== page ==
Louisianans Seek State And Federal Assistance Following Hurricane Laura
As Louisiana continues to recover from Hurricane Laura, state officials said Wednesday that more storm victims are seeking state assistance to find shelter.
The state is sheltering more than 11,000 evacuees. The vast majority of those have been placed in hotels to limit the spread of the coronavirus. Gov. John Bel Edwards said Wednesday that he is not sure how long storm victims will remain there.
“We’re going to shelter people as long as we need to,” Edwards said.
The state has entered into 30-day contracts with dozens of hotels across the state to secure temporary lodging for evacuees. Once those lapse, storm victims will be able to secure lodging through the voucher-based Transitional Shelter Assistance program.
The loss of utilities has rendered large swaths of Southwest Louisiana uninhabitable. Calcasieu Parish is still under a mandatory evacuation order.
There are still about 237,000 power outages in Louisiana — down from 615,000 in the immediate aftermath of the storm.
“Service is being restored pretty rapidly to North Louisiana,” Edwards said. “When you get to Vernon Parish [and continue] south, it gets much harder, just to the sheer amount of damage to the infrastructure.”
Edwards said Tuesday that 22,000 utility workers from 29 states are working to restore power across Louisiana. As they complete their work farther north, they will converge on Southwest Louisiana.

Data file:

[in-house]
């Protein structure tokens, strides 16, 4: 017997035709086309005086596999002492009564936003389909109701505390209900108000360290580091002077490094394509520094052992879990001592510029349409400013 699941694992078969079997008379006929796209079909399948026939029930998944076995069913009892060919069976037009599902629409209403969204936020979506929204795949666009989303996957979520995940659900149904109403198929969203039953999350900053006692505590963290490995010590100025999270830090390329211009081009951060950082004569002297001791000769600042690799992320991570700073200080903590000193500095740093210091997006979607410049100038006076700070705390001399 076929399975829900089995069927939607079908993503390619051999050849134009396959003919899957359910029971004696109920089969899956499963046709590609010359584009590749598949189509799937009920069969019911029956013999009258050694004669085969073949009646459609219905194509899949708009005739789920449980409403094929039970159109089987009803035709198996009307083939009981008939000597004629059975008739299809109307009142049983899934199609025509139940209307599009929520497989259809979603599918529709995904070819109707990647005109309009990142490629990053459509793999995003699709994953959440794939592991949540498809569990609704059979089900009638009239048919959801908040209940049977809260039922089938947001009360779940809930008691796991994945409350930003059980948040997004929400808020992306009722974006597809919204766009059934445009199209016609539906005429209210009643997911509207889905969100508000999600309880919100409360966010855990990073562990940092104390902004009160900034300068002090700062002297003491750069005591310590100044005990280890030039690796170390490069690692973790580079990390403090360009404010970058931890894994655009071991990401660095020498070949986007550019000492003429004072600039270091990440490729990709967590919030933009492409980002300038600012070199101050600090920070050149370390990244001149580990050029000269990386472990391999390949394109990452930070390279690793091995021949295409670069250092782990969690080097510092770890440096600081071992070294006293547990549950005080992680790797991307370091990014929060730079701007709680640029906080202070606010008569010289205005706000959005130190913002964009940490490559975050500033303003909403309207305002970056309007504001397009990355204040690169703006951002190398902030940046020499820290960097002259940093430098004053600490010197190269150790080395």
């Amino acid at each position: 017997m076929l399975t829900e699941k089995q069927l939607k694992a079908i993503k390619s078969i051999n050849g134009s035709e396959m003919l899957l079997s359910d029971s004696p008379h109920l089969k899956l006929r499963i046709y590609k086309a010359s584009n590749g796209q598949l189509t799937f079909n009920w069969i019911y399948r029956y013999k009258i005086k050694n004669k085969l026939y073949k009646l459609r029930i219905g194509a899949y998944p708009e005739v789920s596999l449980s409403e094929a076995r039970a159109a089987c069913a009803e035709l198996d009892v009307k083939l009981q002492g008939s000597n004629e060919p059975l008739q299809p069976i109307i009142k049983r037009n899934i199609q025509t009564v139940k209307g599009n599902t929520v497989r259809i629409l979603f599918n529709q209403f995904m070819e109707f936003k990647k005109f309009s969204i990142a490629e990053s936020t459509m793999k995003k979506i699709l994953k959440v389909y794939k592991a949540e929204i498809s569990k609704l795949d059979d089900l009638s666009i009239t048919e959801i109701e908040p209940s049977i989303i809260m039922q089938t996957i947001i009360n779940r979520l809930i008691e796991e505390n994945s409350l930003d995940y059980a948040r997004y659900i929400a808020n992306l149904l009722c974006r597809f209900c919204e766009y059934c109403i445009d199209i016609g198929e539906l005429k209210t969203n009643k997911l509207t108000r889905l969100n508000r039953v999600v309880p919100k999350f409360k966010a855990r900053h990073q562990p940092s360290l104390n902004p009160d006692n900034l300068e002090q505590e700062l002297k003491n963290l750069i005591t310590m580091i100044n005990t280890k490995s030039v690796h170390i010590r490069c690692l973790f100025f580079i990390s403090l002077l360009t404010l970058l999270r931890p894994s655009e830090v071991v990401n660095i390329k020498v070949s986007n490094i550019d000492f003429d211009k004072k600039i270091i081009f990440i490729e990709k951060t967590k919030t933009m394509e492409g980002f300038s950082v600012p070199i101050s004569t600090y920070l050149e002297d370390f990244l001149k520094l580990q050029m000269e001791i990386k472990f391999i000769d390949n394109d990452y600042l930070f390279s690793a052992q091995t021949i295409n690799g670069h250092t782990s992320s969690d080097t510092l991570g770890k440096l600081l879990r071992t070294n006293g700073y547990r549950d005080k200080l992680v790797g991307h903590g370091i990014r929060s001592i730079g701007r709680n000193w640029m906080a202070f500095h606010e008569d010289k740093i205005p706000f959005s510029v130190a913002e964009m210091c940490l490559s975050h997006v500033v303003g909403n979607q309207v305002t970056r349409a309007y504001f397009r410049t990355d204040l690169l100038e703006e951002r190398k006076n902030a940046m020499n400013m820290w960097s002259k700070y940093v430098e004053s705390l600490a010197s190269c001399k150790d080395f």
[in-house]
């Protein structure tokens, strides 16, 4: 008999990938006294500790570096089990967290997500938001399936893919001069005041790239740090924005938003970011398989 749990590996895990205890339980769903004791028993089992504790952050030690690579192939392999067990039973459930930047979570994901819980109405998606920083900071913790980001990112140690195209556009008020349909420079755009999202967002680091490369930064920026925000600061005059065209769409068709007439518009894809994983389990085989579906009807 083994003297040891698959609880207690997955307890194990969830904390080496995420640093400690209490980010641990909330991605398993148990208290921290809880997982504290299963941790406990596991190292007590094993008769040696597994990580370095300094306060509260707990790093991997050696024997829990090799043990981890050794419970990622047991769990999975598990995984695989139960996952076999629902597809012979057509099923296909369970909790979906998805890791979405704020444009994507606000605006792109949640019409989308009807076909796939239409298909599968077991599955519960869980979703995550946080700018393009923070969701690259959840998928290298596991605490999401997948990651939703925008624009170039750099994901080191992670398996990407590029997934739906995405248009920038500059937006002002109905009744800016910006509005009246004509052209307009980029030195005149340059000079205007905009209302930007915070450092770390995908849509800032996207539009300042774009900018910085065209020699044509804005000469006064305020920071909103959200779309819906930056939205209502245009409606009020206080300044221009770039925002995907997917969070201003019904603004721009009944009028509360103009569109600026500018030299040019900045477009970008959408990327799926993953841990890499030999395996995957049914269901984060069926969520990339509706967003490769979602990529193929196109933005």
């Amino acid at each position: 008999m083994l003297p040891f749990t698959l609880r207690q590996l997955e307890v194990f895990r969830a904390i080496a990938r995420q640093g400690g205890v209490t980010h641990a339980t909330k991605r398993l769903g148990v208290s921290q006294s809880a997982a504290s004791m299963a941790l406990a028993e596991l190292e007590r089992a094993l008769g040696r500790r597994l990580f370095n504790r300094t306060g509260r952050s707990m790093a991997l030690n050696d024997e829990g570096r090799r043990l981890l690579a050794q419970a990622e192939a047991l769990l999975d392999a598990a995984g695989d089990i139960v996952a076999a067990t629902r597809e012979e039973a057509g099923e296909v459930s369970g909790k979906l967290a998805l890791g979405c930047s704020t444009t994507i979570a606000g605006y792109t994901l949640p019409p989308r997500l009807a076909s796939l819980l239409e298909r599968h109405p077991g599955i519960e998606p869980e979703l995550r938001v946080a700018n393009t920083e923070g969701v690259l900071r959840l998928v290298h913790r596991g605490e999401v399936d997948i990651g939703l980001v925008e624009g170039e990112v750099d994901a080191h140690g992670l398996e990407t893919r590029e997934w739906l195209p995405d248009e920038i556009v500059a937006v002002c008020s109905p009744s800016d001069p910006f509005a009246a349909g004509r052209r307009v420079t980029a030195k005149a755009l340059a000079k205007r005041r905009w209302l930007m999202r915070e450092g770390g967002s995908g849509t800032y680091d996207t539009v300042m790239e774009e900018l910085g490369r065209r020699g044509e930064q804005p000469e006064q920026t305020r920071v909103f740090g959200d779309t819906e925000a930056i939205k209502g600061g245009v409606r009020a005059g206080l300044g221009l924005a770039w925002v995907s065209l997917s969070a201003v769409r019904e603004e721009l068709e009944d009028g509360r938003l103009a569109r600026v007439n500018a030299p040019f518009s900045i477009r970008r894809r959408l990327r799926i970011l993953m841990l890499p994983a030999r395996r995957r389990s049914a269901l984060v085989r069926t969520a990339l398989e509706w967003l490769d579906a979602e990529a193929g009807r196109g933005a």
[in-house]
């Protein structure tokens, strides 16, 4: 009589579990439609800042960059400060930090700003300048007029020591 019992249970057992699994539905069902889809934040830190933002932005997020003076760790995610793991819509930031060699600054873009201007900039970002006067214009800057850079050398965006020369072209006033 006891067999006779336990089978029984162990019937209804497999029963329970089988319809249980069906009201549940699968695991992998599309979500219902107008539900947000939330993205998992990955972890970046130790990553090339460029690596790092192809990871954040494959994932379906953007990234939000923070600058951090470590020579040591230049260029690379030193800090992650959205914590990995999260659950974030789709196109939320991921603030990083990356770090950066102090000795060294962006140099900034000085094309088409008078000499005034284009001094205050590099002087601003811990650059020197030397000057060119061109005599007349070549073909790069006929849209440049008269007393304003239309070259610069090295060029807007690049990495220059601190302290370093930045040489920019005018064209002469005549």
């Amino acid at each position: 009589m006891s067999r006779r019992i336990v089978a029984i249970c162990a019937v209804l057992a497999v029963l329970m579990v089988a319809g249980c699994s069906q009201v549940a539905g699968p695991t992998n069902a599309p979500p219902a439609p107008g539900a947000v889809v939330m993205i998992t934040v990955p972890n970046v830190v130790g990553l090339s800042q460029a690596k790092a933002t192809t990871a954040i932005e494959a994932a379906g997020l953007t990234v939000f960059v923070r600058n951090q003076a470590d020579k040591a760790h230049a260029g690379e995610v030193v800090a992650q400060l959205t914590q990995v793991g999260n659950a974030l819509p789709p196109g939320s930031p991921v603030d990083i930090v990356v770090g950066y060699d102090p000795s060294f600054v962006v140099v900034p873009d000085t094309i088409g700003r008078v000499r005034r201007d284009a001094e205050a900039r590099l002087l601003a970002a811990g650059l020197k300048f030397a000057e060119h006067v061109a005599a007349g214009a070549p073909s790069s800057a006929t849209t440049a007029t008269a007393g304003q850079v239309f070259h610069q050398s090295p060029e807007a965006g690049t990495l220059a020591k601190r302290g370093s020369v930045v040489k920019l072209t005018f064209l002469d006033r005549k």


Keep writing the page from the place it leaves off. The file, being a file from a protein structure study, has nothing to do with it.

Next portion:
More than 220 water systems are experiencing outages or are under a boil advisory, according to the Louisiana Department of Health.
The Federal Emergency Management Administration (FEMA) approved seven more parishes in North and Central Louisiana for individual assistance, allowing storm victims in those parishes to apply for a variety of disaster relief grants to pay for home repairs or cover their expenses while they are displaced.
FEMA has doled out $1.8 million in individual assistance since the first parishes were approved Aug. 29. Seven of the 23 parishes identified by the state as areas of need have not yet been approved for individual assistance.
Karen Clark & Company, a Boston-based disaster modeling firm, estimates that Hurricane Laura wrought $9 billion of property damage in the United States.
Edwards and local officials will survey storm damage in Lake Charles Wednesday afternoon.